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Following the battle for Crete in May 1941, Hitler refused to undertake any further large-scale airborne operations due to the high casualty rate. The Fallschirmjäger subsequently took up a new role as elite 'line' infantry, and they served in the Mediterranean from 1942 to 1945, taking part in the conflict in North Africa, Sicily and Italy. Their performance in such hard-fought battles as El Alamein and Monte Cassino reinforced their reputation as some of the toughest troops of World War II. This book explores their changing role in organisation, training and doctrine as the paratroopers developed into Germany's finest frontline soldiers.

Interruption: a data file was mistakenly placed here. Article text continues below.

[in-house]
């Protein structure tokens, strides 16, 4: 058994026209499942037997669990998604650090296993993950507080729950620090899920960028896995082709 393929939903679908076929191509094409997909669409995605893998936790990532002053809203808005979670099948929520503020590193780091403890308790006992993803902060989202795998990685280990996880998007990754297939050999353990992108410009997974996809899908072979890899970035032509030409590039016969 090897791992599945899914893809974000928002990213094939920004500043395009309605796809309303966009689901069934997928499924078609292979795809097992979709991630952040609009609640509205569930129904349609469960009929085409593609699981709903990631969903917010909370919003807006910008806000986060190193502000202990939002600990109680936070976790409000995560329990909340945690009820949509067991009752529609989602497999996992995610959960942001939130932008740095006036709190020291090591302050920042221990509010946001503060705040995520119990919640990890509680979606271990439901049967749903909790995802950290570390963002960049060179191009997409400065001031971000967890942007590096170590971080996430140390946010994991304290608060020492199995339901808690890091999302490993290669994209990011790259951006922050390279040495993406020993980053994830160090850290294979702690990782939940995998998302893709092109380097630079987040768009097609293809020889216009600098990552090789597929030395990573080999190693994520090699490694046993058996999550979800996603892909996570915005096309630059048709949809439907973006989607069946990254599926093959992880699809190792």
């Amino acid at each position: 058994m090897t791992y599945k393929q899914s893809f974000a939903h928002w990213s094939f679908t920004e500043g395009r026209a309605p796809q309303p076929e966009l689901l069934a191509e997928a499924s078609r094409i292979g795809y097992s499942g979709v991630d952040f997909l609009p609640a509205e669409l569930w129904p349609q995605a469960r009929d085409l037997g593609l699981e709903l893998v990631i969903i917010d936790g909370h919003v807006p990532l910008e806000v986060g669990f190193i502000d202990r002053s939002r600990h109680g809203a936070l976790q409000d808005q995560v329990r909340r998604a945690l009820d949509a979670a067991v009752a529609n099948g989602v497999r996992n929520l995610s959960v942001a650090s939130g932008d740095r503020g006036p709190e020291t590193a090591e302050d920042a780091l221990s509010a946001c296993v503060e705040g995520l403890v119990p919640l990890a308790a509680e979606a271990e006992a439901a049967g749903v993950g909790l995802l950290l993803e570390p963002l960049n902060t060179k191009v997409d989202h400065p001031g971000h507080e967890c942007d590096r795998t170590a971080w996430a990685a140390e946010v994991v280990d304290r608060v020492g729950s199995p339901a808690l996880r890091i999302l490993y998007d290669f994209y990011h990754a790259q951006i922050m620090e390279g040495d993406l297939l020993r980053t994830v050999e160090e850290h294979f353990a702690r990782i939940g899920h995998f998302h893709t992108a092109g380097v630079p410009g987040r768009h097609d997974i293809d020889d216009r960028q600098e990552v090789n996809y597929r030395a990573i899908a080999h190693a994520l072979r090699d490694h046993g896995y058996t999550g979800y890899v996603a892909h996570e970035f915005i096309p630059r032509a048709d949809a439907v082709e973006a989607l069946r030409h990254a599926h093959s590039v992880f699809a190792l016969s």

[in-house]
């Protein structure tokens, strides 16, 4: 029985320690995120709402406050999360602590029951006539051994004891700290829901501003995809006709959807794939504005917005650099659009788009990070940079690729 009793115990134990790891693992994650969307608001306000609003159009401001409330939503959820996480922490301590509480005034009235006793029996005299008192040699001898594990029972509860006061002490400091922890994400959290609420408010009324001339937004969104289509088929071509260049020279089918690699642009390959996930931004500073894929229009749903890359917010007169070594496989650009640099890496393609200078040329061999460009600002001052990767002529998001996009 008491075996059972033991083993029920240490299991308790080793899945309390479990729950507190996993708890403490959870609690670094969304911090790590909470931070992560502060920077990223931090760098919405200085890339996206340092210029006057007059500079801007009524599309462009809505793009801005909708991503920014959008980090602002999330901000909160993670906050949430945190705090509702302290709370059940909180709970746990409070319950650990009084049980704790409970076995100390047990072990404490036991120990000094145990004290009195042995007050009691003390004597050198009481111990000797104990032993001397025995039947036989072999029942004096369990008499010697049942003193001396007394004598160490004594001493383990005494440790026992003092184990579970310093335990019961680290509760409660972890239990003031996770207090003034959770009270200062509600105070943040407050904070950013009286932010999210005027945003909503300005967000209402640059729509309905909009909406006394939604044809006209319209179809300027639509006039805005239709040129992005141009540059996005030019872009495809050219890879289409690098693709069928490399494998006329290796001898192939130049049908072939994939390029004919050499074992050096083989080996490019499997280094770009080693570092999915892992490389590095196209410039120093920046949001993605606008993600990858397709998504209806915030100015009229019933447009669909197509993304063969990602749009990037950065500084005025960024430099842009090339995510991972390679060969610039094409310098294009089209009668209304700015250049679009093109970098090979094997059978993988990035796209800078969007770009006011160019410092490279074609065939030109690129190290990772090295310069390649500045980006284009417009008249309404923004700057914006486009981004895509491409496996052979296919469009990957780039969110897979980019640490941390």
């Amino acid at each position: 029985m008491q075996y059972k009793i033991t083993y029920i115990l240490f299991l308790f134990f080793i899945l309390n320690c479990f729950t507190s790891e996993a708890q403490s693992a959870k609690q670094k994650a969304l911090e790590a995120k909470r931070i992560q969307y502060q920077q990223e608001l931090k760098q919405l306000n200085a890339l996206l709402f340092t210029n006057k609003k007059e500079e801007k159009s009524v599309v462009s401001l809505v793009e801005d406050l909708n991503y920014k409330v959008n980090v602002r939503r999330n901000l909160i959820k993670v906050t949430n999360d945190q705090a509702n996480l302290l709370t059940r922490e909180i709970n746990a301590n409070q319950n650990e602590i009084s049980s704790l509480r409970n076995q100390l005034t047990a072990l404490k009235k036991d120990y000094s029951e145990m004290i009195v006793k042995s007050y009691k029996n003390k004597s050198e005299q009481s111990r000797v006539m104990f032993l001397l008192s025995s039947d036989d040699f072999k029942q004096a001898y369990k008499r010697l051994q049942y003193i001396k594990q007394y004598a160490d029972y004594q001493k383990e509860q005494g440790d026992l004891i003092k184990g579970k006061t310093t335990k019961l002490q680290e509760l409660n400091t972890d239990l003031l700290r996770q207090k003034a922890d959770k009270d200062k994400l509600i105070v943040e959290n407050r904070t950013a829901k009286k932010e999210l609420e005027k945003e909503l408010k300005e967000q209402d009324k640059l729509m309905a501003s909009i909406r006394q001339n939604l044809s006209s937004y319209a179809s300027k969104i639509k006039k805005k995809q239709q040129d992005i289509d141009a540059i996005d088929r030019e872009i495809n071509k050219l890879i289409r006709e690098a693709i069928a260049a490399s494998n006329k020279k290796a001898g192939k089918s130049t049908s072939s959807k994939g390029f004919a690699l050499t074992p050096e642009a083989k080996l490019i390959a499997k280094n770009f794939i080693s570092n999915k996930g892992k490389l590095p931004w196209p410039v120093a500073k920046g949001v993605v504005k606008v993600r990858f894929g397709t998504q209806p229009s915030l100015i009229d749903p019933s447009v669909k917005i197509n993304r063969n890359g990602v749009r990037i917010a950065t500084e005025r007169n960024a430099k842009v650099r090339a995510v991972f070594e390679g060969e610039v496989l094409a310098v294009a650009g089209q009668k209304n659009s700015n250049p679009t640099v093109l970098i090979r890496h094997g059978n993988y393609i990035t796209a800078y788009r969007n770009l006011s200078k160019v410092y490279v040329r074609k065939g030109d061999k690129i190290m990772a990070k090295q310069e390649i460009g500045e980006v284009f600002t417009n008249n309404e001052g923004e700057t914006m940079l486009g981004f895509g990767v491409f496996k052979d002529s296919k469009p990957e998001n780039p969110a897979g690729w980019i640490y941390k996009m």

About the Author
Bruce Quarrie graduated with honours from Cambridge University in 1968 and started work as a journalist with 'The Financial Times'. He wrote his first book, on wargaming, in 1974. Bruce's principal interest was in World War II, and his definitive 'Encyclopedia of the German Army' was even translated and published in German. Bruce passed away on 4 September 2004.